UPS workers and supporters that Truthout spoke to acknowledged that a strike would temporarily impact the economy. Indeed, they say, that’s the point of a strike: to show the indispensability of workers’ labor and to use the withdrawal of that labor as leverage to win well-deserved gains for working people against powerful corporations.
But they viewed any strike as entirely avoidable if UPS, which took in $100.3 billion in revenue in 2022 and over $13 billion in operating profit, would meet the union’s reasonable demands.
“It wouldn’t be a disruption brought about by UPS workers getting greedy,” said Sean Orr, a UPS driver, TDU member and Teamster shop steward with Local 705 in Chicago. “The disruption would come about because this company is owned by major Wall Street firms that aren’t willing to pay the workers, who move 7 percent of this country’s economy every single day, enough money to pay rent.”
More than half of UPS’s workers are part-time. Some currently earn as little as $15.50 per hour. In 2022, thousands of part-timers saw their wages slashed, even as the company took in record profits. According to the statement released by the union, the new agreement includes a wage increase of $2.75 more per hour in 2023 and $7.50 per hour over the length of the five-year contract for existing part-time (and full-time) workers. Existing part-time workers will immediately move up to no less than $21 per hour, and new part-time hires will start at $21 per hour and move to $23 per hour. According to the statement released by TDU, all current part-timers will make a minimum of $25.75 by the end of the contract.
Meanwhile, UPS CEO Carol Tomé raked in over $45 million in total compensation in 2021 and 2022. She holds 33,076 shares in UPS stock, worth over $6 million. In 2021, UPS’s CEO-to-worker pay ratio was 548-to-1, meaning a UPS worker making the median wage at the company would have to work well over half a thousand years to earn as much as Tomé.
UPS regularly gives out quarterly dividends to its investors, most recently a $1.62 dividend per share. The company spends billions on share buybacks to boost its stock price. During the COVID-19 pandemic, for example, it announced $5 billion for share buybacks, and in January 2023, it approved another $5 billion.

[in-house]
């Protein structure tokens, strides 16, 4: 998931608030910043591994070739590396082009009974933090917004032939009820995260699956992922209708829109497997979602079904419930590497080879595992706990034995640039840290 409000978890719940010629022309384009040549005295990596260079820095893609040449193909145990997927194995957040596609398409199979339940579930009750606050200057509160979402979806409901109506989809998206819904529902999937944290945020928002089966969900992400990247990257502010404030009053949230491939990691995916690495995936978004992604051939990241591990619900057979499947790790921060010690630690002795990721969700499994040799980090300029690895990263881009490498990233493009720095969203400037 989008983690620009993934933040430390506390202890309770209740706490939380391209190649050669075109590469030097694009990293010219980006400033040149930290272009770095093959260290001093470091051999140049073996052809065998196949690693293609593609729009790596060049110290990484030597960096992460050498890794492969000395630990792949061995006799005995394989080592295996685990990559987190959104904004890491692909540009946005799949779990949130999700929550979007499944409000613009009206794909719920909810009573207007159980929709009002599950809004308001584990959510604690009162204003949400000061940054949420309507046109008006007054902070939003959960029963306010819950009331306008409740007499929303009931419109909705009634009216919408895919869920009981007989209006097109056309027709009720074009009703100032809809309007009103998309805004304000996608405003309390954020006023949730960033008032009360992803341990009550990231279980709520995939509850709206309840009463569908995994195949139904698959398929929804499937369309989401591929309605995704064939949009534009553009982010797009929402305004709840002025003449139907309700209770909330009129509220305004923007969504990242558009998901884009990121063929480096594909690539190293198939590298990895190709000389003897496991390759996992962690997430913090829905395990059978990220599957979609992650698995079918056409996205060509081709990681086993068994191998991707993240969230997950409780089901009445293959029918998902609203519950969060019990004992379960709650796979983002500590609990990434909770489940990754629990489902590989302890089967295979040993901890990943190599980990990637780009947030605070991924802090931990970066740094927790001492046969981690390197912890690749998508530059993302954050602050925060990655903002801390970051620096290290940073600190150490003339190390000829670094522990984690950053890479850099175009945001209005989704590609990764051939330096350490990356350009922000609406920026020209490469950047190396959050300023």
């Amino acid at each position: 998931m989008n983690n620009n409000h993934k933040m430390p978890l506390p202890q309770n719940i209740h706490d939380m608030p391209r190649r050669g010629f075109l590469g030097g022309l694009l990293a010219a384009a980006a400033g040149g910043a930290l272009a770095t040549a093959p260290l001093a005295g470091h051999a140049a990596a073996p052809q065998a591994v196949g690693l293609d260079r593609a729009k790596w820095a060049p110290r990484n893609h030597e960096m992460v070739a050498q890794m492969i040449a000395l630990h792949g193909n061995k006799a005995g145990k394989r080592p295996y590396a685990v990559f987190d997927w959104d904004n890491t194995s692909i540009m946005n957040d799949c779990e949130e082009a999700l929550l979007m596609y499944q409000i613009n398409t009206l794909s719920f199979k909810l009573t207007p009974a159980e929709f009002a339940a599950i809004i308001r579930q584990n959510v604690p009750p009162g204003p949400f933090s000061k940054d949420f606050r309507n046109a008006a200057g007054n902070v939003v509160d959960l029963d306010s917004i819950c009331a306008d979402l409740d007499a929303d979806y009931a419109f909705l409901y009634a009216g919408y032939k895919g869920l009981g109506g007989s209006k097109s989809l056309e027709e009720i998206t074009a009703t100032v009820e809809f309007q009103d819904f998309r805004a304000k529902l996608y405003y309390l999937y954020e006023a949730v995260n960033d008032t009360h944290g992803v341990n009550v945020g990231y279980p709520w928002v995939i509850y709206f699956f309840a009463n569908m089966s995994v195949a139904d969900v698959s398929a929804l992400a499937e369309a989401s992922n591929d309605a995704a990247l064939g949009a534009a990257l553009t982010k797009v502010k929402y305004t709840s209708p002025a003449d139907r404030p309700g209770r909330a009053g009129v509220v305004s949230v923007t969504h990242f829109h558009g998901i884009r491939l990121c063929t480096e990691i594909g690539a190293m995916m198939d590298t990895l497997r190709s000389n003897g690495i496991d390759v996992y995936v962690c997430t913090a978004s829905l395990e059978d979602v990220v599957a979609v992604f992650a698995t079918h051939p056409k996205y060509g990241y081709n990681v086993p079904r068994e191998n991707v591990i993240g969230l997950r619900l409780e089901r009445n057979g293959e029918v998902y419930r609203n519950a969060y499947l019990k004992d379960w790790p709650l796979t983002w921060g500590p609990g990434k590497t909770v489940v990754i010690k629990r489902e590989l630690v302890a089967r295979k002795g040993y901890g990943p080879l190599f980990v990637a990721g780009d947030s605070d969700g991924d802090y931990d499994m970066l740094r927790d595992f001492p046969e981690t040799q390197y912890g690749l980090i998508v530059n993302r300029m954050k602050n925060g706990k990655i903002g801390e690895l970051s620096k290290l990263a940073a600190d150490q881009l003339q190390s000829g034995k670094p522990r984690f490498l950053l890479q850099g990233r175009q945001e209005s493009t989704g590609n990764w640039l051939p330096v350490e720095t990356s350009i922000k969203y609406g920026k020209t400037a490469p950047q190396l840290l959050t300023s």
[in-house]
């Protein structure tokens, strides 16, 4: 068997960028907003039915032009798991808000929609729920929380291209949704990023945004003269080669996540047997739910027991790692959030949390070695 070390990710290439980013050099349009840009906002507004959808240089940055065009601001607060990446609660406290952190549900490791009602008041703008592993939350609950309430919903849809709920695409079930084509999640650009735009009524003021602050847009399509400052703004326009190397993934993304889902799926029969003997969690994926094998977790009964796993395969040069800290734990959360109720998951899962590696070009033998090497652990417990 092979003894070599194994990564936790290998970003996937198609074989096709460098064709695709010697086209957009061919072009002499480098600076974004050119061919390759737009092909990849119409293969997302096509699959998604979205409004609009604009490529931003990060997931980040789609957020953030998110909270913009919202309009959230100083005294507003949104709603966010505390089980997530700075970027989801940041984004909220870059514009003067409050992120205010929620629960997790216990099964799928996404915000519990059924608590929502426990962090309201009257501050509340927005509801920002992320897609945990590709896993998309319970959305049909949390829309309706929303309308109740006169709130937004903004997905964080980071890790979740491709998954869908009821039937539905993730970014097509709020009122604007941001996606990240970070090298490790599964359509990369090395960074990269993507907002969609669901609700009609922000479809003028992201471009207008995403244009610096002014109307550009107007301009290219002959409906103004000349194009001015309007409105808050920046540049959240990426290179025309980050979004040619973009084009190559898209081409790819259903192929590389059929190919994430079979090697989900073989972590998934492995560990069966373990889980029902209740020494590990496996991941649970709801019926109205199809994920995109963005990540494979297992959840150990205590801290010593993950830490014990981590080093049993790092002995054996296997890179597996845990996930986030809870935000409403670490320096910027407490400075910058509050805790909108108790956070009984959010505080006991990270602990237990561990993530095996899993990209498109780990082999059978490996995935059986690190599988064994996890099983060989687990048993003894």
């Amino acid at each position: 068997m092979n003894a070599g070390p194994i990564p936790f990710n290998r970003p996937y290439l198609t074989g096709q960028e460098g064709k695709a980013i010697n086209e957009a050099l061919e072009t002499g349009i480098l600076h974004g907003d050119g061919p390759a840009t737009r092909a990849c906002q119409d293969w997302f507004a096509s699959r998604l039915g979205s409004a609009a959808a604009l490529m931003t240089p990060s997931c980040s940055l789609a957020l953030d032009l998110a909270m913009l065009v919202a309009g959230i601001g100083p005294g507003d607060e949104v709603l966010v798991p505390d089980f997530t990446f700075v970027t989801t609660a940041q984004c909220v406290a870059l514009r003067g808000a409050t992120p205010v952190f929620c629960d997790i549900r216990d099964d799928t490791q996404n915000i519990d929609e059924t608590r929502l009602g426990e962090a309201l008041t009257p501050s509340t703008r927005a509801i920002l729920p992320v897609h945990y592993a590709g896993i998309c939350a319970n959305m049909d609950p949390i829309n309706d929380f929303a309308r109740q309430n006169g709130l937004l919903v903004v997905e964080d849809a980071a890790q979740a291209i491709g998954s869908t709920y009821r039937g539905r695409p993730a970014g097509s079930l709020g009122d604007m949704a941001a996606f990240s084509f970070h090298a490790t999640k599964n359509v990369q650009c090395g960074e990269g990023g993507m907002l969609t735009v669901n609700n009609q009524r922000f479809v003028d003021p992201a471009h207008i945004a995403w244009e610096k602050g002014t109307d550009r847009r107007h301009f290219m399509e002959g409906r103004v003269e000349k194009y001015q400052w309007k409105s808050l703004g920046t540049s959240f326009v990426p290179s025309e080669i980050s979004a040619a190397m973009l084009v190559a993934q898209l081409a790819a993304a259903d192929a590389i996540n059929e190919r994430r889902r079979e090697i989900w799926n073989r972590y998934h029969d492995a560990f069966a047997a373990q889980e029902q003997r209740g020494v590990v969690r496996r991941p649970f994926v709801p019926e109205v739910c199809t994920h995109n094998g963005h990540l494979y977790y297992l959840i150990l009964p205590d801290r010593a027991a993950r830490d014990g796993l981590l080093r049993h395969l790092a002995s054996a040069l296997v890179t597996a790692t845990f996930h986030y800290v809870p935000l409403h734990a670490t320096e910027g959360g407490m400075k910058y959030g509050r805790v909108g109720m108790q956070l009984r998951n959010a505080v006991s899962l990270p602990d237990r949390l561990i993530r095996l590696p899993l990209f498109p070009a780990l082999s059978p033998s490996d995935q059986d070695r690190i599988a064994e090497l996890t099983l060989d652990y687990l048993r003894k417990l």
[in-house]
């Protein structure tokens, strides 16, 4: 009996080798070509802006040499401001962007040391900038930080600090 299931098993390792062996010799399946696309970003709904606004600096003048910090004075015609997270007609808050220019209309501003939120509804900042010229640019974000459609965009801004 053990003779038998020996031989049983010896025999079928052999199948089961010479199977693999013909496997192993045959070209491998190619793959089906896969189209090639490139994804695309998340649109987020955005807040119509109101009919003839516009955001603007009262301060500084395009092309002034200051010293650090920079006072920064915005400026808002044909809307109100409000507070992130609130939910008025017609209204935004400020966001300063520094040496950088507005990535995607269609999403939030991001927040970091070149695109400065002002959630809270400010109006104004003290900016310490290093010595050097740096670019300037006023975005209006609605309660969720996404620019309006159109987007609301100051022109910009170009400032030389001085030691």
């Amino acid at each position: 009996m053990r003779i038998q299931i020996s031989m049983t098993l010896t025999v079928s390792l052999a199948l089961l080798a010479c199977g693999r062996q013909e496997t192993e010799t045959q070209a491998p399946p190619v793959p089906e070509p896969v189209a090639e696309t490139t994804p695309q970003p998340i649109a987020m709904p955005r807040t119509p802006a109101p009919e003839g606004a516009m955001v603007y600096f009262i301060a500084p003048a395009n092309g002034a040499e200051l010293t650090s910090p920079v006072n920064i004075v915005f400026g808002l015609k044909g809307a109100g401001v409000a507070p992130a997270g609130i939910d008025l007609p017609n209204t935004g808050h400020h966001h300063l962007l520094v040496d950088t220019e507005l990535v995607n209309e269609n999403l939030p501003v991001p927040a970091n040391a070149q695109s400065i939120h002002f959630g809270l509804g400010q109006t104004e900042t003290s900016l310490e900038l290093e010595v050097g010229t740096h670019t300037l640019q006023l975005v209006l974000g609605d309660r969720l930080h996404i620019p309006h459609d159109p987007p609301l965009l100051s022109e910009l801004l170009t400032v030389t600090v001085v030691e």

The company’s two biggest shareholders, The Vanguard Group and BlackRock, have a combined 17.3 percent stake in UPS, according to its most recent proxy statement. The two firms are the world’s top asset managers, together overseeing around $16 trillion in assets. BlackRock CEO Larry Fink is a billionaire.
Alo said the corporate media’s narrative around UPS workers wreaking havoc on the economy with a strike reminded him of the coverage surrounding the possible rail workers’ strike in 2022.
“They did the same thing to the railroad workers,” he said. “You kept hearing on the news that it was going to devastate the economy, almost as if the workers were the greedy ones. They’re raking in billions in profit, while the railroad workers were just asking for sick days.”
Orr said UPS workers “recognize that a $100 billion corporation” can afford to meet their demands.
“This comes down to corporate hubris, more than anything,” he said.
Lingering Anger Due to Company’s Pandemic Response
Barry Eidlin, a labor expert at McGill University and former organizer with TDU, told Truthout that lost in the media frenzy about a disruptive strike is the larger, ongoing disruption in workers’ lives perpetuated by employers.